Trajan market hall
Trajan market hall interior Rome
map Trajan’s Forum with the market of Trajan scale model
map Forum Trajanum with the market of Trajanus scale model 1.   Entrance gate (triumphal arch)
2.   Square, enclosed by porticus
3.   Marble peristylia
4.   Exedras
5.   Trajan Market
6.   Via Biberatica
7.   Basilica Ulpia with two exedras
8.   Greek and Latin library
9.   Column of Trajan
10. Courtyard temple of Trajan
11. Temple of Divus Trajan

Here you can see a reconstruction of the square of Trajanus with the basilica Ulpia and the marvellous column of Trajan as background.

Column of  Trajan
coin of Trajan
reconstruction about 1500
Column of  Trajan

source: App Imperial Fora

In front of these there were two famous libraries, a Greek one on the right and a Latin one on the left, with in the middle the famous column of Trajan from 113 AD. This forty-two metre high column with a spiral staircase was endowed with a statue of Trajan. Library and a reconstruction drawing of the basilica Ulpia (for more info, click here for Wikipedia). An extensive website about the column of Trajan is found here and University of St. Andrews.

Column of Trajan
Youtube Trajan’s Column Capware (3.40 minutes)
Youtube Library Capware (starts at 1.25 minutes)
Youtube  Khan Academy column of Trajan (4.55 minutes)

Zuil van Trajanus

picture: AntyDiluvian

This statue later had to make room for the H. Petrus. The gold urn with the ashes of Trajan and his wife was kept in the pedestal. A spiral band of two hundred metres with sculpted reliefs was crafted along the column. It depicted the wars against the Dacians.

Trajan’s Column
Originally in color
Trajan's Column relief Originally in color
Column of Trajan
Youtube Trajan Column Color Reconstruction (1.12 minutes)
Youtube The construction of the Colonnade of Trajan
National Geographic (4.46 minutes)
reconstruction Column of Trajan
column of Trajan reconstruction base

This idea was entirely novel, and originally very easy to see from the ground, but also from the vantage point of the two libraries. The gold urn with the ashes of Trajan was kept in the base.

Statue of Peter
Column of Trajan
zoom in

Statue of Peter Column of Trajan

picture: Cat Man! and Hiker Bob

Crosswise and directly behind the column and the libraries was the basilica Ulpia. Some columns still remain. The Ulpia had five aisles and two semi-round apses on the ends. The large dimensions are still obvious by looking at a two metre high Corinthian capital and a piece of column of two metres across, which are now behind the Trajan column, but were originally a part of the Ulpia. In front of the Ulpia basilica there was an enclosed squared with colonnades with two exedras in the middle near the sides, with one them being the market of Trajan. The middle of the square held the cavalry statue of Trajan.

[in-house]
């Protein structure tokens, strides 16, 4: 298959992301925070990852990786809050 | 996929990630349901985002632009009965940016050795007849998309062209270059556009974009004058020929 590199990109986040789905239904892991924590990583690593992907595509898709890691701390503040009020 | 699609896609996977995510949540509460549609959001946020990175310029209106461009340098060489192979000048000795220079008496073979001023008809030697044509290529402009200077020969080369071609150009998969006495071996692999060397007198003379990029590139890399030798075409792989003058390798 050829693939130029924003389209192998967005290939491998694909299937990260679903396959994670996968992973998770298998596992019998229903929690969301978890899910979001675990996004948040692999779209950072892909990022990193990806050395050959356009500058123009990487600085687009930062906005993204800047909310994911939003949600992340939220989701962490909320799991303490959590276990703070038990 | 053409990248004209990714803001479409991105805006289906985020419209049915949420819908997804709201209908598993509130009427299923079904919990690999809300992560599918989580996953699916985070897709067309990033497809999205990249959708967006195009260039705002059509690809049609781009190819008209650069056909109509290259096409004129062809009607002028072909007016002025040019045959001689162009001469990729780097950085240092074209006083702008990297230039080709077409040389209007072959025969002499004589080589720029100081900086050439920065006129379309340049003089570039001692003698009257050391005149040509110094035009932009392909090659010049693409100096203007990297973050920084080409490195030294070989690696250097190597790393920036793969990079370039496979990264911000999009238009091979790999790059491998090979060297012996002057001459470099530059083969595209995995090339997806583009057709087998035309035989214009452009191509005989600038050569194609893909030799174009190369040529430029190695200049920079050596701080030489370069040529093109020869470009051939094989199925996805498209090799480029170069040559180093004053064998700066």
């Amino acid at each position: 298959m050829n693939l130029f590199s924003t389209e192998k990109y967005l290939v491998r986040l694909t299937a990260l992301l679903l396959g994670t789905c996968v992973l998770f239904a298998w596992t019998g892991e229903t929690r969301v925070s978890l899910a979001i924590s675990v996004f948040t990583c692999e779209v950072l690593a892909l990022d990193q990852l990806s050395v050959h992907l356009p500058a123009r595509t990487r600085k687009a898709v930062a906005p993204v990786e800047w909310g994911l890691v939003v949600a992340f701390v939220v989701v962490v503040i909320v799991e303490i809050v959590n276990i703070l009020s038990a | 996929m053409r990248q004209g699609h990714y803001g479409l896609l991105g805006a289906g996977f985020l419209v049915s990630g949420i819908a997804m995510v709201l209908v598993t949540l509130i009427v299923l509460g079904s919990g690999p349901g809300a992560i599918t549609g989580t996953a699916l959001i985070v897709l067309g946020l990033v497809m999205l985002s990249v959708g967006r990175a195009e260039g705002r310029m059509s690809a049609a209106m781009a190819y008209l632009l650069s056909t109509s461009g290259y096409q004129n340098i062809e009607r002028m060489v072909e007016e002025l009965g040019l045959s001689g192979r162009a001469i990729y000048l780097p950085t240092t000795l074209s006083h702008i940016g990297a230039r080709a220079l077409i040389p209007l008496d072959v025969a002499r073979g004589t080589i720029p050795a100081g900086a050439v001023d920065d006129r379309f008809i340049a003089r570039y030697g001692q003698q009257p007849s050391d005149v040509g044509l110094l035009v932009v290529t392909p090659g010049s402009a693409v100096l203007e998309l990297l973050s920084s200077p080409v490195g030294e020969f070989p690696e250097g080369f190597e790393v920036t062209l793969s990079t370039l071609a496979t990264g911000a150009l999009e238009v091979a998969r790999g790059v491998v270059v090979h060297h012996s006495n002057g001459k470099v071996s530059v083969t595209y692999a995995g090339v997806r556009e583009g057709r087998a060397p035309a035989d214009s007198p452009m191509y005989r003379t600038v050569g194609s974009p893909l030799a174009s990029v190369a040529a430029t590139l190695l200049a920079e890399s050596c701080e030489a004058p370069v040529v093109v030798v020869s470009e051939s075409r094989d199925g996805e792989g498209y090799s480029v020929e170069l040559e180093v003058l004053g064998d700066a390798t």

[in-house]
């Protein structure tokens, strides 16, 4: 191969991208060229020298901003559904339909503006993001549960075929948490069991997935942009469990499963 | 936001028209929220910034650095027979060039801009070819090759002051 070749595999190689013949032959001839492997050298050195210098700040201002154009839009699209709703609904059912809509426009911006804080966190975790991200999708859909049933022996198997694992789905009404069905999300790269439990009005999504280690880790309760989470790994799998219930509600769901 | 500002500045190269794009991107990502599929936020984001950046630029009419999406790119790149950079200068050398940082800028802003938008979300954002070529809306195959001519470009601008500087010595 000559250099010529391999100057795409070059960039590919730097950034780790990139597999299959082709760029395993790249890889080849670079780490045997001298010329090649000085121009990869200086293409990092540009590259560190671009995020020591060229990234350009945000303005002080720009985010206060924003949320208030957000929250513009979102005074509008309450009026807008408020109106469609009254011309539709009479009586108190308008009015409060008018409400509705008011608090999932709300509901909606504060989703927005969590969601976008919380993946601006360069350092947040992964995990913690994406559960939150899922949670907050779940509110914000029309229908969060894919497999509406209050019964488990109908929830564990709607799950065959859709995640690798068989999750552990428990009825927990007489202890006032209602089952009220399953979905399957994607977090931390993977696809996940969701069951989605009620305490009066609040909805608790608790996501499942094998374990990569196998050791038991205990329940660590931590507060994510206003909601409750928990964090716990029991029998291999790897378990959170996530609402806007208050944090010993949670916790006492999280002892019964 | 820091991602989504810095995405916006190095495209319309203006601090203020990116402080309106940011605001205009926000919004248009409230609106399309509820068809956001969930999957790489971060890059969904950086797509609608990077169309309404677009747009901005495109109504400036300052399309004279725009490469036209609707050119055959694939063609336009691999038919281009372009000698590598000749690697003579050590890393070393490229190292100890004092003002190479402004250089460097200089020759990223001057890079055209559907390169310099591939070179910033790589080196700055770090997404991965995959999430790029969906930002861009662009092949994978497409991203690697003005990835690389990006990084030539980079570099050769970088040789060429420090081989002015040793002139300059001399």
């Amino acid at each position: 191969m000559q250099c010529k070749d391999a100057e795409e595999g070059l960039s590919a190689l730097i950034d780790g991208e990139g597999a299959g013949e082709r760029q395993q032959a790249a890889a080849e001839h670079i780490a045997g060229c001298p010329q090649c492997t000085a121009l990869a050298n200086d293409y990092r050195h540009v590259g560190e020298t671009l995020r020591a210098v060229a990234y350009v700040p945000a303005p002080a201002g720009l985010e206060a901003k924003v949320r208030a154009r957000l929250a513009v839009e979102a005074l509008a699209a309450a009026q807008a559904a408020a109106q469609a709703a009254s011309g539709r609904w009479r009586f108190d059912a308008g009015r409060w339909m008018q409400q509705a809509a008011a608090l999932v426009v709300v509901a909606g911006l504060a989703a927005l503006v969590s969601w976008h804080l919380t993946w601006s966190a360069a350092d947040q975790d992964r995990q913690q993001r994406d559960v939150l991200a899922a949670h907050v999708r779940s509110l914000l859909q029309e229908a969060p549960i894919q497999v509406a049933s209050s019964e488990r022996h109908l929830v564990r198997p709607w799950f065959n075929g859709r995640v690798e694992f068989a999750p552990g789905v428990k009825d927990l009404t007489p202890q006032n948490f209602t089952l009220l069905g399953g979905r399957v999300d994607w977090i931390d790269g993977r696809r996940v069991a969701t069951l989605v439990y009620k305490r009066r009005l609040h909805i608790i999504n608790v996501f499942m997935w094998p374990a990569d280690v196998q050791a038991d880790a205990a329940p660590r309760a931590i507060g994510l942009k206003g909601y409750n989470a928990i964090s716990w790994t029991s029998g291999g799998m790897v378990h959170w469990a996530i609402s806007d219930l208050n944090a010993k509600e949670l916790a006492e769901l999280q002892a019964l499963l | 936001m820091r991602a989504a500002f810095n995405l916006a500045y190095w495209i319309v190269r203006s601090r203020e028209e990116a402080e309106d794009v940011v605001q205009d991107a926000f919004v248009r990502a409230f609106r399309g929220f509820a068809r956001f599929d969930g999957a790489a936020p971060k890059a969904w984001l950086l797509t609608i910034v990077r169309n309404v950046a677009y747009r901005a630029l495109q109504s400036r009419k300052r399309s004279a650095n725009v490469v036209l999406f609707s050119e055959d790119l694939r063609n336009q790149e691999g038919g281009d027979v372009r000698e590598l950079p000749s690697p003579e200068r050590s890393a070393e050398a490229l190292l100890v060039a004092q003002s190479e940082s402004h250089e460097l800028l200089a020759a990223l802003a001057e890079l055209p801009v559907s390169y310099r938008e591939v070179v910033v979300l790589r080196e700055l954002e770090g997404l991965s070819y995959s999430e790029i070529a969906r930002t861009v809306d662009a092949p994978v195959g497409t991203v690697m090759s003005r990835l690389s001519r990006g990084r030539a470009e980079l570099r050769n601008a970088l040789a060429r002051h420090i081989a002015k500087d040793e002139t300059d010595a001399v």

Column of Trajan

Zuil van Trajanus

pictures: evan.chakroff en matt Raftery

When emperor Constantine visits the Forum of Trajan in 356 and sees the statue, he calls out that he could never replicate this, but he could replicate the horse that Trajan mounted. To which the prince answered: “Then first build a stable.” When pope Gregory visits the forum around 500 AD. and witnesses the depictions on the column of Trajan, he gets so moved that he drops to his knees and prays to God to free the soul of the heathen Trajan from Hell. After returning to the St. Peter, the pope receives a vision that the soul of Trajan has indeed been freed by the Lord, but that he should refrain from praying for heathen souls. Another source claims Gregory was given the choice of three days of hellfire or pain and suffering on Earth. He chose the latter and his health never returned back to normal. Further east there was a triumphal arch with three passages, the entrance to the square.

reconstruction of the entrance of the basilica Ulpia
part of the square

reconstructie van de ingang van de basilica Ulpia

source: Joost van Dongen Het Forum Trajani in Rome

Forum van Trajanus
reconstructie Forum van Trajanus Rome
source: Joost van Dongen

Forum of Trajan

Forum of Trajan reconstruction

Basilica Ulpia

Basilica Ulpia

After the fall of the Roman empire, the Forum and the imperial fora begin to decay. Towards the end of the Middle Ages, large parts are covered in earth and a few columns or parts thereof protrude from the ground.


Forum  of Trajan
in the mid-16th/17th century
drawings by  Etienne Du Pérac
Imperial fora after Antiquity
situation before Mussolini’s intervention
Imperial fora after Antiquity

picture: Martin G. Conde


Forum of Caesar
Middle Ages
10th century
 Forum of Caesar Middle Ages 10th century

photo: the imperial fora

Forum of Augustus
On the basament there is the Monastery of St. Basil
Middle Ages
10th century
Forum of Augustus On the basament there is the Monastery of St. Basil Middle Ages 10th century

photo: the imperial fora

Forum of Nerva
Middle Ages
10th century
Forum of Nerva Middle Ages 10th century

In the 1930s, Mussolini demolished the working class districts that arose centuries after Rome’s decline, to excavate the old imperial forums again. Mussolini commissioned the Via dei Fori Imperiali, straight through the imperial forums, of which a part is still beneath the road’s asphalt.


Ippolito Caffi Belluno
Trajan’s Forum
1847Ippolito Caffi Belluno  Trajan's Forum 1847


Via dei Fori Imperiali
Youtube  demolition under Mussolini (2.09 minutes)
situation before Mussolini’s intervention

Via de Fori Imperiali

After having viewed the imperial forums, we move up at the Titus arch towards the Palatine where we are met with a lovely sea air.

the path up to the Palatine

the path up to the Palatine Rome

picture: phototram